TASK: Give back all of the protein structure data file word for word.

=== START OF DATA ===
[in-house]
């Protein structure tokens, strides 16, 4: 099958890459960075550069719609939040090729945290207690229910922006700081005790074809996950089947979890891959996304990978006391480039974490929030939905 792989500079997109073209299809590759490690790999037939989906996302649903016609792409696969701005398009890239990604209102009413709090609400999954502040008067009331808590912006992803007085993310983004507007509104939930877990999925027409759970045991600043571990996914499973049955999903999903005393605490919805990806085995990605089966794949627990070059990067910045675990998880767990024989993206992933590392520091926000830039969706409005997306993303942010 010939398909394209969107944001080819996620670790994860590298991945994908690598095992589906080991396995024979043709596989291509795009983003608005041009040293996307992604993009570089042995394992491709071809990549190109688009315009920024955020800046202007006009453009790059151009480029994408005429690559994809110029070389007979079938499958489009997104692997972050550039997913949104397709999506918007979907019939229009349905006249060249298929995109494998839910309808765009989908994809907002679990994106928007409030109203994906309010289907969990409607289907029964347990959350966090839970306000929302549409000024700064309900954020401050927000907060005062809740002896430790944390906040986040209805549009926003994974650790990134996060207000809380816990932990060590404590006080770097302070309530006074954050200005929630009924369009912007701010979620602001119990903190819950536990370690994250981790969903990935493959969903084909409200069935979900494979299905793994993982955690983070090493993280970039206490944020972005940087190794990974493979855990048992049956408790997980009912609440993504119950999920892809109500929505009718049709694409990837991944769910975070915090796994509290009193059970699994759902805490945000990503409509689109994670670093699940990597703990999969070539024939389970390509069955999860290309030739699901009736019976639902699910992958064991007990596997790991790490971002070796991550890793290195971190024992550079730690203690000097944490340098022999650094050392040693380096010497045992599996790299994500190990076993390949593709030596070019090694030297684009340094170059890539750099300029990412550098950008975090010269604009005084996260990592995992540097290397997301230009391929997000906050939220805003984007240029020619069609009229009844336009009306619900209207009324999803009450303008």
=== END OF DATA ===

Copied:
[in-house]
């Protein structure tokens, strides 16, 4: 099958890459960075550069719609939040090729945290207690229910922006700081005790074809996950089947979890891959996304990978006391480039974490929030939905 792989500079997109073209299809590759490690790999037939989906996302649903016609792409696969701005398009890239990604209102009413709090609400999954502040008067009331808590912006992803007085993310983004507007509104939930877990999925027409759970045991600043571990996914499973049955999903999903005393605490919805990806085995990605089966794949627990070059990067910045675990998880767990024989993206992933590392520091926000830039969706409005997306993303942010 010939398909394209969107944001080819996620670790994860590298991945994908690598095992589906080991396995024979043709596989291509795009983003608005041009040293996307992604993009570089042995394992491709071809990549190109688009315009920024955020800046202007006009453009790059151009480029994408005429690559994809110029070389007979079938499958489009997104692997972050550039997913949104397709999506918007979907019939229009349905006249060249298929995109494998839910309808765009989908994809907002679990994106928007409030109203994906309010289907969990409607289907029964347990959350966090839970306000929302549409000024700064309900954020401050927000907060005062809740002896430790944390906040986040209805549009926003994974650790990134996060207000809380816990932990060590404590006080770097302070309530006074954050200005929630009924369009912007701010979620602001119990903190819950536990370690994250981790969903990935493959969903084909409200069935979900494979299905793994993982955690983070090493993280970039206490944020972005940087190794990974493979855990048992049956408790997980009912609440993504119950999920892809109500929505009718049709694409990837991944769910975070915090796994509290009193059970699994759902805490945000990503409509689109994670670093699940990597703990999969070539024939389970390509069955999860290309030739699901009736019976639902699910992958064991007990596997790991790490971002070796991550890793290195971190024992550079730690203690000097944490340098022999650094050392040693380096010497045992599996790299994500190990076993390949593709030596070019090694030297684009340094170059890539750099300029990412550098950008975090010269604009005084996260990592995992540097290397997301230009391929997000906050939220805003984007240029020619069609009229009844336009009306619900209207009324999803009450303008």